This armillary sphere consists of six concentric papier-mâché rings, which can move around a central axis and represent the planets of the Solar System: Mercury, Venus, Earth – whose ring is interrupted, Mars, Jupiter and Saturn; the golden globe in the centre represents the Sun. On each ring is indicated the planet’s name, together with the period of its revolution around the Sun, its orbital inclination and average distance from the Sun. The Earth (now missing) was mounted on a side axis which was connected to the central axis by a small pulley and a cord. The mechanism made it possible to show the Earth’s movements of rotation and revolution simultaneously.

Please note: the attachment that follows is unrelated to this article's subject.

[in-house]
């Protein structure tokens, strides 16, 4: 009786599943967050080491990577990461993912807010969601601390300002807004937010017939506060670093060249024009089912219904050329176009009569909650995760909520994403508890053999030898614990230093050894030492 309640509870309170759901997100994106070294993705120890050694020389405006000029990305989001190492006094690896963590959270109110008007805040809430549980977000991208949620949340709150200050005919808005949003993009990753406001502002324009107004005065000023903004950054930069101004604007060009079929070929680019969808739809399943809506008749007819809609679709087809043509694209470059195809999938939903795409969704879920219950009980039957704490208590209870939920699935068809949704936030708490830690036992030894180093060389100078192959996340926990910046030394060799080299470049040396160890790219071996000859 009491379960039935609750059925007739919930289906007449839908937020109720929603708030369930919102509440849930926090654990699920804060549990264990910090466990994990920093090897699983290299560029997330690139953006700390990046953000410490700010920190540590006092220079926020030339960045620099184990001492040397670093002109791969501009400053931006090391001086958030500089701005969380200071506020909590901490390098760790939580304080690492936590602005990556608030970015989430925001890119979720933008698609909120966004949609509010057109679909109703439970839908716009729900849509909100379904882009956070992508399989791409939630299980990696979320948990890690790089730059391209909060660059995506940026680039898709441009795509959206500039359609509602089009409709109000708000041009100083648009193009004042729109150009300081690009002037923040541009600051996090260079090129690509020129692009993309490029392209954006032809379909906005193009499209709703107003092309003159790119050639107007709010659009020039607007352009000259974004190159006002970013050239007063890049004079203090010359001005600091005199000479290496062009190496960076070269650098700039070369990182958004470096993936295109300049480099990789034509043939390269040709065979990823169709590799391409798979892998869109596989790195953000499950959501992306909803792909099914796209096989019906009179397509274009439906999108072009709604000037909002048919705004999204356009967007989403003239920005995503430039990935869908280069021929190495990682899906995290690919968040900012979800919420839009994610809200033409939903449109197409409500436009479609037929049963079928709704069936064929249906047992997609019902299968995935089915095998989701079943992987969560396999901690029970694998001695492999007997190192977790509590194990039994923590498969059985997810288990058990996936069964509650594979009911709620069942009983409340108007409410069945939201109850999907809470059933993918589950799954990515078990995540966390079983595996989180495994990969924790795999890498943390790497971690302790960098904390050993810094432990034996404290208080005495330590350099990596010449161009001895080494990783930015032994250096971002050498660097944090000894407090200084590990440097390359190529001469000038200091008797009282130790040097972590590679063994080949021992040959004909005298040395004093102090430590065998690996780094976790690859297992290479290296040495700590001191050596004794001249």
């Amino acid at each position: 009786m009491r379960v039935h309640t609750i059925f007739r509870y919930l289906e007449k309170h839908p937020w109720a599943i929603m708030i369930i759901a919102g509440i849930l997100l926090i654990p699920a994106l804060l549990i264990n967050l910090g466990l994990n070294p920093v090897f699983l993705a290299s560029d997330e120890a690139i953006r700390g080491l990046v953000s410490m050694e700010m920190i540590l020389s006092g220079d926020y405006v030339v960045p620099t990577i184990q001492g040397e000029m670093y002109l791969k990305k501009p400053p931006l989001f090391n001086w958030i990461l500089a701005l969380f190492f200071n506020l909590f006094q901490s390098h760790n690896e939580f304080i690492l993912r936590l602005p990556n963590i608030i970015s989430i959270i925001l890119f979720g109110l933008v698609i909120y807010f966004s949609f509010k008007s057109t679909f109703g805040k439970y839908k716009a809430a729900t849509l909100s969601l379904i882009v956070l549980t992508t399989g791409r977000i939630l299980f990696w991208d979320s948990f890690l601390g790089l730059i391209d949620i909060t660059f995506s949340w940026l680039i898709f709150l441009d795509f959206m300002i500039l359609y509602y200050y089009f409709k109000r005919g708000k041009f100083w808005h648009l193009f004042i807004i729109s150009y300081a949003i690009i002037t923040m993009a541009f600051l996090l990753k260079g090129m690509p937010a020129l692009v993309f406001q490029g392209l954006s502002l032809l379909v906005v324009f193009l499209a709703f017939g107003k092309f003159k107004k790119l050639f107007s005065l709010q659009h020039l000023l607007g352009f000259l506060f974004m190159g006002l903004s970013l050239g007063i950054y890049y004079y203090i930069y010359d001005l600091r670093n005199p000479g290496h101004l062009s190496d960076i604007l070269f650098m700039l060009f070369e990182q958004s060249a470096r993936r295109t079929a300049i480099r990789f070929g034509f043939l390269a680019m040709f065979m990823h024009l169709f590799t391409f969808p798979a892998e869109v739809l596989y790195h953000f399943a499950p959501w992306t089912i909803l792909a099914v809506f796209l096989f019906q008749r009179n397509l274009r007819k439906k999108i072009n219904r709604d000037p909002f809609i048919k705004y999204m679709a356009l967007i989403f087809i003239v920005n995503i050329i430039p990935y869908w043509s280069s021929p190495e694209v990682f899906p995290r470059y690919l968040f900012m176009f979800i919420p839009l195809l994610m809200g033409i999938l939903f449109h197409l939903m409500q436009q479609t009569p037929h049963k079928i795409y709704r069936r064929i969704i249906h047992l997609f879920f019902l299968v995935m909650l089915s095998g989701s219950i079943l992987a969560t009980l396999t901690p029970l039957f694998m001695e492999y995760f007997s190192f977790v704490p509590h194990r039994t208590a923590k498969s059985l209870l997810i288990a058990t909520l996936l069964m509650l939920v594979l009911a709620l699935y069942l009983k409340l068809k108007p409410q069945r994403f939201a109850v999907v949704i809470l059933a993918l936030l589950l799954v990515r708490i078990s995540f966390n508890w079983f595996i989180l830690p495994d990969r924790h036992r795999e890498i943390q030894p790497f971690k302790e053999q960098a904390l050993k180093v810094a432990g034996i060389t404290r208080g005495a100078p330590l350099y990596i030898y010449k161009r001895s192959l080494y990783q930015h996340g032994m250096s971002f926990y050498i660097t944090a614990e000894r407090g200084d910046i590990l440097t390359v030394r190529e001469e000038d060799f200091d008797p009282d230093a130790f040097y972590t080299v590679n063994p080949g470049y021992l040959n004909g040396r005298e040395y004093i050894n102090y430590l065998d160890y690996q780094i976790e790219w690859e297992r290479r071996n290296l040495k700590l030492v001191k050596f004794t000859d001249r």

The rings representing the Solar System are encircled by the horizontal ring of the ecliptic, attached to a band on which the months and zodiac constellations are painted, and by two perpendicular vertical circles that pass through the poles. These are the great circles that mark the equinoxes and solstices: the former intersects the ecliptic in correspondence to the spring equinox (March 21) and autumn equinox (September 21); the latter crosses the ecliptic in correspondence to the dates of the summer and winter solstices.
Built by Ferd. Artaria, Milan.
Restored in 2017 by Paolo Brenni and Anna Giatti in the Fondazione Scienza e Tecnica laboratory in Florence.
Device on display.